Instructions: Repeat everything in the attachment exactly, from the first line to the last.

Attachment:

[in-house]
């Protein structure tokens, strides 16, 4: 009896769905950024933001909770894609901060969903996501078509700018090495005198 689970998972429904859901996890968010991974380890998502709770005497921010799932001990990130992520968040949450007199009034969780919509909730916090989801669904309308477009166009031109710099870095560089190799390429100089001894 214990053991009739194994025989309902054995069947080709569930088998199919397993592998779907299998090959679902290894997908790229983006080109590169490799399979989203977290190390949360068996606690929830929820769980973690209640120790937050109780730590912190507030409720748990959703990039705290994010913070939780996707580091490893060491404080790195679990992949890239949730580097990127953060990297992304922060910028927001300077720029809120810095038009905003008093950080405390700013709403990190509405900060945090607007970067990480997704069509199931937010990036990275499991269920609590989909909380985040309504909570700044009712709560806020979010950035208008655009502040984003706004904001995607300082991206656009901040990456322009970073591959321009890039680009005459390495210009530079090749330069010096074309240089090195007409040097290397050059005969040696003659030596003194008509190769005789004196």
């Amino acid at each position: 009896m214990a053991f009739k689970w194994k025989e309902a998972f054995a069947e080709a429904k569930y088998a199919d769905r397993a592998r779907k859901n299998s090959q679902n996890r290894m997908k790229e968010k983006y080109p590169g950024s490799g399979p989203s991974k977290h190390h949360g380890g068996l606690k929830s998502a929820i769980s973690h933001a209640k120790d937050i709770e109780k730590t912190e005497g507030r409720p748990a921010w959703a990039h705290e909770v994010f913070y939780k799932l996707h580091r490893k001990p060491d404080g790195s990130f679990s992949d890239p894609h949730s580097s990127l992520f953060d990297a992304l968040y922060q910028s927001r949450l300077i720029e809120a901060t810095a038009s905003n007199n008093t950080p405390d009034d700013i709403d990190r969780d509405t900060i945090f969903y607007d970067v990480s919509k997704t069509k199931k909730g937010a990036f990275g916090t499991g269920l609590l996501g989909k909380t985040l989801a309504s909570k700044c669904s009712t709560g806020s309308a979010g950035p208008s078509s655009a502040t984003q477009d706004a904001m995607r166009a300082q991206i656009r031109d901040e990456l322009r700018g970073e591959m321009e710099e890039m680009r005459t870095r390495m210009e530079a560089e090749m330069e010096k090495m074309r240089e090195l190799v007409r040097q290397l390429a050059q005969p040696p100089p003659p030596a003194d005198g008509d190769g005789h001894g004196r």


[in-house]
């Protein structure tokens, strides 16, 4: 009896769905950024933001909770894609901060969903996501078509700018090495005198 689970998972429904859901996890968010991974380890998502709770005497921010799932001990990130992520968040949450007199009034969780919509909730916090989801669904309308477009166009031109710099870095560089190799390429100089001894 214990053991009739194994025989309902054995069947080709569930088998199919397993592998779907299998090959679902290894997908790229983006080109590169490799399979989203977290190390949360068996606690929830929820769980973690209640120790937050109780730590912190507030409720748990959703990039705290994010913070939780996707580091490893060491404080790195679990992949890239949730580097990127953060990297992304922060910028927001300077720029809120810095038009905003008093950080405390700013709403990190509405900060945090607007970067990480997704069509199931937010990036990275499991269920609590989909909380985040309504909570700044009712709560806020979010950035208008655009502040984003706004904001995607300082991206656009901040990456322009970073591959321009890039680009005459390495210009530079090749330069010096074309240089090195007409040097290397050059005969040696003659030596003194008509190769005789004196």
């Amino acid at each position: 009896m214990a053991f009739k689970w194994k025989e309902a998972f054995a069947e080709a429904k569930y088998a199919d769905r397993a592998r779907k859901n299998s090959q679902n996890r290894m997908k790229e968010k983006y080109p590169g950024s490799g399979p989203s991974k977290h190390h949360g380890g068996l606690k929830s998502a929820i769980s973690h933001a209640k120790d937050i709770e109780k730590t912190e005497g507030r409720p748990a921010w959703a990039h705290e909770v994010f913070y939780k799932l996707h580091r490893k001990p060491d404080g790195s990130f679990s992949d890239p894609h949730s580097s990127l992520f953060d990297a992304l968040y922060q910028s927001r949450l300077i720029e809120a901060t810095a038009s905003n007199n008093t950080p405390d009034d700013i709403d990190r969780d509405t900060i945090f969903y607007d970067v990480s919509k997704t069509k199931k909730g937010a990036f990275g916090t499991g269920l609590l996501g989909k909380t985040l989801a309504s909570k700044c669904s009712t709560g806020s309308a979010g950035p208008s078509s655009a502040t984003q477009d706004a904001m995607r166009a300082q991206i656009r031109d901040e990456l322009r700018g970073e591959m321009e710099e890039m680009r005459t870095r390495m210009e530079a560089e090749m330069e010096k090495m074309r240089e090195l190799v007409r040097q290397l390429a050059q005969p040696p100089p003659p030596a003194d005198g008509d190769g005789h001894g004196r």